I know this question is tagged as GCC, but I was just looking into doing this portably and thought the results may come in handy for someone, so:
- GCC has an
optimize(X) function attribute
- Clang has
minsize function attributes (use
__has_attribute to test for support). Since I believe 3.5 it also has
#pragma clang optimize on|off.
- Intel C/C++ compiler has
#pragma intel optimization_level 0 which applies to the next function after the pragma
- MSVC has
#pragma optimize, which applies to the first function after the pragma
- IBM XL has
#pragma option_override(funcname, "opt(level,X)"). Note that 13.1.6 (at least) returns true for
__has_attribute(optnone) but doesn't actually support it.
- ARM has
#pragma Onum, which can be coupled with
- ODS has
#pragma opt X (funcname)
- Cray has
#pragma _CRI [no]opt
- TI has
#pragma FUNCTION_OPTIONS(func,"…") (C) and
#pragma FUNCTION_OPTIONS("…") (C++)
- IAR has
- Pelles C has
#pragma optimize time/size/none
So, for GCC/ICC/MSVC/clang/IAR/Pelles and TI C++, you could define a macro that you just put before the function. If you want to support XL, ODS, and TI C you could add the function name as an argument. ARM would require another macro after the function to pop the setting. For Cray AFAIK you can't restore the previous value, only turn optimization off and on.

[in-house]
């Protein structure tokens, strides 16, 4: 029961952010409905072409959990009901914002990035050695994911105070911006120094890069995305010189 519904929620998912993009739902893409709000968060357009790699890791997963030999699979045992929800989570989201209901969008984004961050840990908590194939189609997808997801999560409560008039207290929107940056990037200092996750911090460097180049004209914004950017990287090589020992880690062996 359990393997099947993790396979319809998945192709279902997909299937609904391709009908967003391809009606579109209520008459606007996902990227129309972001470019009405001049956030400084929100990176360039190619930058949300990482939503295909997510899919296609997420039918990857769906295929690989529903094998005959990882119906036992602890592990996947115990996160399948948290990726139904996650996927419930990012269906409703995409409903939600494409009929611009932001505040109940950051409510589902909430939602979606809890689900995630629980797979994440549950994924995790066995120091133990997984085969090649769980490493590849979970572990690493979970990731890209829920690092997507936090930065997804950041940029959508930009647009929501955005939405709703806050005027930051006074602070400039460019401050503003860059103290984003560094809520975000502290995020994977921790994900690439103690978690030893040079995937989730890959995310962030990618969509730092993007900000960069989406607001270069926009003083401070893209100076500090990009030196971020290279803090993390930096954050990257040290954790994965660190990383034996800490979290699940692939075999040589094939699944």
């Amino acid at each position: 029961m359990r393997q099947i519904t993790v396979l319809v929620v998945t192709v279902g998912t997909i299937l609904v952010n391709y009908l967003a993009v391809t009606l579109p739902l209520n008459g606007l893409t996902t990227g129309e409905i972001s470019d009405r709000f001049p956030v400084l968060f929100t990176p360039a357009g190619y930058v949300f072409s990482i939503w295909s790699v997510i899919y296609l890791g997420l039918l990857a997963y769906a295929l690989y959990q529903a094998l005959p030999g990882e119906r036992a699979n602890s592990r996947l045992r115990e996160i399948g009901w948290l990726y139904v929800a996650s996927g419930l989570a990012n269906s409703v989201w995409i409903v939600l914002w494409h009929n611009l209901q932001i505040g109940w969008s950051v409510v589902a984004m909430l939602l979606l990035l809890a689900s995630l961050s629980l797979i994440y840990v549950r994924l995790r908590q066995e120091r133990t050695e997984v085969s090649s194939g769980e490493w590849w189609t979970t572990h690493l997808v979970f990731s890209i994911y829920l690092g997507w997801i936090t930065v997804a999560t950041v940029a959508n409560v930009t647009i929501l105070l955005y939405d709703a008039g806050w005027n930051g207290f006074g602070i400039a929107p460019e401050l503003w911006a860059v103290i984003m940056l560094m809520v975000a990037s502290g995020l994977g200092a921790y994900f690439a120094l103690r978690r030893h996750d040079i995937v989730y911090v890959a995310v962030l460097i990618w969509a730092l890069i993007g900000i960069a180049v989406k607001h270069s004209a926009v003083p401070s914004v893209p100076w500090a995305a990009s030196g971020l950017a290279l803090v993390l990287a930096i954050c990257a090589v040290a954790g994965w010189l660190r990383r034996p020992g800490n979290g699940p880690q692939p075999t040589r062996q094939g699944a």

I think the main reason for this is to disable optimizations for a buggy compiler (or a compiler which exposes bugs in your code), so a unified portable experience probably isn't critical, but hopefully this list helps someone find the right solution for their compiler.
Edit: It's also worth noting that it's relatively common to disable optimizations because code which was working before no longer does. While it's possible that there is a bug in the compiler, it's much more likely that your code was relying on undefined behavior and newer, smarter compilers can and will elide the undefined case. The right answer in situations like this is not to disable optimizations, but instead to fix your code. UBsan on clang and gcc can help a lot here; compile with
-fsanitize=undefined and lots of undefined behavior will start emitting warnings at runtime. Also, try compiling with all the warning options you can enabled; for GCC that means
-Wall -Wextra, for clang throw in